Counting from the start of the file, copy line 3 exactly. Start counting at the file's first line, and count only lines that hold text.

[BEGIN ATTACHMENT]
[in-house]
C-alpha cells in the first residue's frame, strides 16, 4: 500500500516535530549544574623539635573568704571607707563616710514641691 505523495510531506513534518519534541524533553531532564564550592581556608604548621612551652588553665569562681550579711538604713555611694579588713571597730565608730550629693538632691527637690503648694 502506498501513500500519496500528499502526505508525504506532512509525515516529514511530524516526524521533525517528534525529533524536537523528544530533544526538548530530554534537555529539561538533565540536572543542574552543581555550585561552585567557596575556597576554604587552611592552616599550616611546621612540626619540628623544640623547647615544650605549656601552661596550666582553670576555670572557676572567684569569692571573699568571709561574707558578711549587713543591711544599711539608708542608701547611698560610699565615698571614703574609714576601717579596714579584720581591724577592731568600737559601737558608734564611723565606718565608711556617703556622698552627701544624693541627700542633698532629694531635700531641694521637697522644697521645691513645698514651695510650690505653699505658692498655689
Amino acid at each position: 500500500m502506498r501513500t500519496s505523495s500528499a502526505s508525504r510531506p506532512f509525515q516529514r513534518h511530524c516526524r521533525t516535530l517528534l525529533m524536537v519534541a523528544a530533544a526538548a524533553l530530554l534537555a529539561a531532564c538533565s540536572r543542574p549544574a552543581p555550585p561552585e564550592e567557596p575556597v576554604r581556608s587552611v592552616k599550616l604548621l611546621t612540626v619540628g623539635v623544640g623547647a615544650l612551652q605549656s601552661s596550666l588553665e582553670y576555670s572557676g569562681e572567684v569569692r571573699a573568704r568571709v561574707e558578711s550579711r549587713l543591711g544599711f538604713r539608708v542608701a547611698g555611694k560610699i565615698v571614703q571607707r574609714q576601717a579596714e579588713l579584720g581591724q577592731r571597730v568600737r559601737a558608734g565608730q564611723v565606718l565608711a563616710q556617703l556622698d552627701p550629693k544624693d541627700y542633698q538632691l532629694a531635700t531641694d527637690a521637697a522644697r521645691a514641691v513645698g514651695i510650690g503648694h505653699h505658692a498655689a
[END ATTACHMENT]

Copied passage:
Amino acid at each position: 500500500m502506498r501513500t500519496s505523495s500528499a502526505s508525504r510531506p506532512f509525515q516529514r513534518h511530524c516526524r521533525t516535530l517528534l525529533m524536537v519534541a523528544a530533544a526538548a524533553l530530554l534537555a529539561a531532564c538533565s540536572r543542574p549544574a552543581p555550585p561552585e564550592e567557596p575556597v576554604r581556608s587552611v592552616k599550616l604548621l611546621t612540626v619540628g623539635v623544640g623547647a615544650l612551652q605549656s601552661s596550666l588553665e582553670y576555670s572557676g569562681e572567684v569569692r571573699a573568704r568571709v561574707e558578711s550579711r549587713l543591711g544599711f538604713r539608708v542608701a547611698g555611694k560610699i565615698v571614703q571607707r574609714q576601717a579596714e579588713l579584720g581591724q577592731r571597730v568600737r559601737a558608734g565608730q564611723v565606718l565608711a563616710q556617703l556622698d552627701p550629693k544624693d541627700y542633698q538632691l532629694a531635700t531641694d527637690a521637697a522644697r521645691a514641691v513645698g514651695i510650690g503648694h505653699h505658692a498655689a